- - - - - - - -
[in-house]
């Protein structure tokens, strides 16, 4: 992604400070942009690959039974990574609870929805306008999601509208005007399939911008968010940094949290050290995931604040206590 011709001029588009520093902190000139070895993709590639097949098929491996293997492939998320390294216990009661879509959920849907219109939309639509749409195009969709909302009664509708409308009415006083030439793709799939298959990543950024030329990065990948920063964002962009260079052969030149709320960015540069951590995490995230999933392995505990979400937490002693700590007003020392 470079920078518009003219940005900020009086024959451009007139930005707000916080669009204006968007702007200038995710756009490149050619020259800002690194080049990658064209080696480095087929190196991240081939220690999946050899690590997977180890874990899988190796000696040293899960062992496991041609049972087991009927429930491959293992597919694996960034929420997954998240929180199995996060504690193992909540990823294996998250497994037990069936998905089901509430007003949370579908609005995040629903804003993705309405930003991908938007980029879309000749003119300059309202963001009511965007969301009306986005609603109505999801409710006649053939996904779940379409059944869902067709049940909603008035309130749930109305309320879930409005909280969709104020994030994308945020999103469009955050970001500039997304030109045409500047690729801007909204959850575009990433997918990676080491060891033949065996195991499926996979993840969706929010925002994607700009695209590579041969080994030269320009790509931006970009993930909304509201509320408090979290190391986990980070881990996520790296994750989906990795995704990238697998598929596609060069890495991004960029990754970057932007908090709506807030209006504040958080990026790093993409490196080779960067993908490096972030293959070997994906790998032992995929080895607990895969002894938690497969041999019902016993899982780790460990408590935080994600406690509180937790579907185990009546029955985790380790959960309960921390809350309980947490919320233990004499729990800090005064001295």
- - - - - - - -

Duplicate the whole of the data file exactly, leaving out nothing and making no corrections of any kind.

[in-house]
């Protein structure tokens, strides 16, 4: 992604400070942009690959039974990574609870929805306008999601509208005007399939911008968010940094949290050290995931604040206590 011709001029588009520093902190000139070895993709590639097949098929491996293997492939998320390294216990009661879509959920849907219109939309639509749409195009969709909302009664509708409308009415006083030439793709799939298959990543950024030329990065990948920063964002962009260079052969030149709320960015540069951590995490995230999933392995505990979400937490002693700590007003020392 470079920078518009003219940005900020009086024959451009007139930005707000916080669009204006968007702007200038995710756009490149050619020259800002690194080049990658064209080696480095087929190196991240081939220690999946050899690590997977180890874990899988190796000696040293899960062992496991041609049972087991009927429930491959293992597919694996960034929420997954998240929180199995996060504690193992909540990823294996998250497994037990069936998905089901509430007003949370579908609005995040629903804003993705309405930003991908938007980029879309000749003119300059309202963001009511965007969301009306986005609603109505999801409710006649053939996904779940379409059944869902067709049940909603008035309130749930109305309320879930409005909280969709104020994030994308945020999103469009955050970001500039997304030109045409500047690729801007909204959850575009990433997918990676080491060891033949065996195991499926996979993840969706929010925002994607700009695209590579041969080994030269320009790509931006970009993930909304509201509320408090979290190391986990980070881990996520790296994750989906990795995704990238697998598929596609060069890495991004960029990754970057932007908090709506807030209006504040958080990026790093993409490196080779960067993908490096972030293959070997994906790998032992995929080895607990895969002894938690497969041999019902016993899982780790460990408590935080994600406690509180937790579907185990009546029955985790380790959960309960921390809350309980947490919320233990004499729990800090005064001295």